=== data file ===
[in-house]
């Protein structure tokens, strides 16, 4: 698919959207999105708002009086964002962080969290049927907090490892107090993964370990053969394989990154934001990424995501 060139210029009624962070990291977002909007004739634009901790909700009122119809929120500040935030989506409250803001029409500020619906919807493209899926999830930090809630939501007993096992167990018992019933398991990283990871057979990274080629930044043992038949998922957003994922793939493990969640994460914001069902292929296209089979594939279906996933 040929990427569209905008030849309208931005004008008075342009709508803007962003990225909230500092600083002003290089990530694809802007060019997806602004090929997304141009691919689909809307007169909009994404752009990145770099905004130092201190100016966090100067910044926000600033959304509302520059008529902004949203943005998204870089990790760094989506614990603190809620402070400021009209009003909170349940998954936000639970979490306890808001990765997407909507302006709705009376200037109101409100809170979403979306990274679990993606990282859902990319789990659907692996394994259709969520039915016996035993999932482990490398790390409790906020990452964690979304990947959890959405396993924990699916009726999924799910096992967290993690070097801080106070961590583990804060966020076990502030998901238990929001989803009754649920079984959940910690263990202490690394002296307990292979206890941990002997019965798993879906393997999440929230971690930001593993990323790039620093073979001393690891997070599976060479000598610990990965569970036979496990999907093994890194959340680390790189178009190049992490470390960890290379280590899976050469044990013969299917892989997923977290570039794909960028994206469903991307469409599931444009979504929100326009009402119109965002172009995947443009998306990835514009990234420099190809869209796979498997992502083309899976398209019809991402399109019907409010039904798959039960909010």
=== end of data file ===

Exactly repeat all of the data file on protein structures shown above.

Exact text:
[in-house]
């Protein structure tokens, strides 16, 4: 698919959207999105708002009086964002962080969290049927907090490892107090993964370990053969394989990154934001990424995501 060139210029009624962070990291977002909007004739634009901790909700009122119809929120500040935030989506409250803001029409500020619906919807493209899926999830930090809630939501007993096992167990018992019933398991990283990871057979990274080629930044043992038949998922957003994922793939493990969640994460914001069902292929296209089979594939279906996933 040929990427569209905008030849309208931005004008008075342009709508803007962003990225909230500092600083002003290089990530694809802007060019997806602004090929997304141009691919689909809307007169909009994404752009990145770099905004130092201190100016966090100067910044926000600033959304509302520059008529902004949203943005998204870089990790760094989506614990603190809620402070400021009209009003909170349940998954936000639970979490306890808001990765997407909507302006709705009376200037109101409100809170979403979306990274679990993606990282859902990319789990659907692996394994259709969520039915016996035993999932482990490398790390409790906020990452964690979304990947959890959405396993924990699916009726999924799910096992967290993690070097801080106070961590583990804060966020076990502030998901238990929001989803009754649920079984959940910690263990202490690394002296307990292979206890941990002997019965798993879906393997999440929230971690930001593993990323790039620093073979001393690891997070599976060479000598610990990965569970036979496990999907093994890194959340680390790189178009190049992490470390960890290379280590899976050469044990013969299917892989997923977290570039794909960028994206469903991307469409599931444009979504929100326009009402119109965002172009995947443009998306990835514009990234420099190809869209796979498997992502083309899976398209019809991402399109019907409010039904798959039960909010």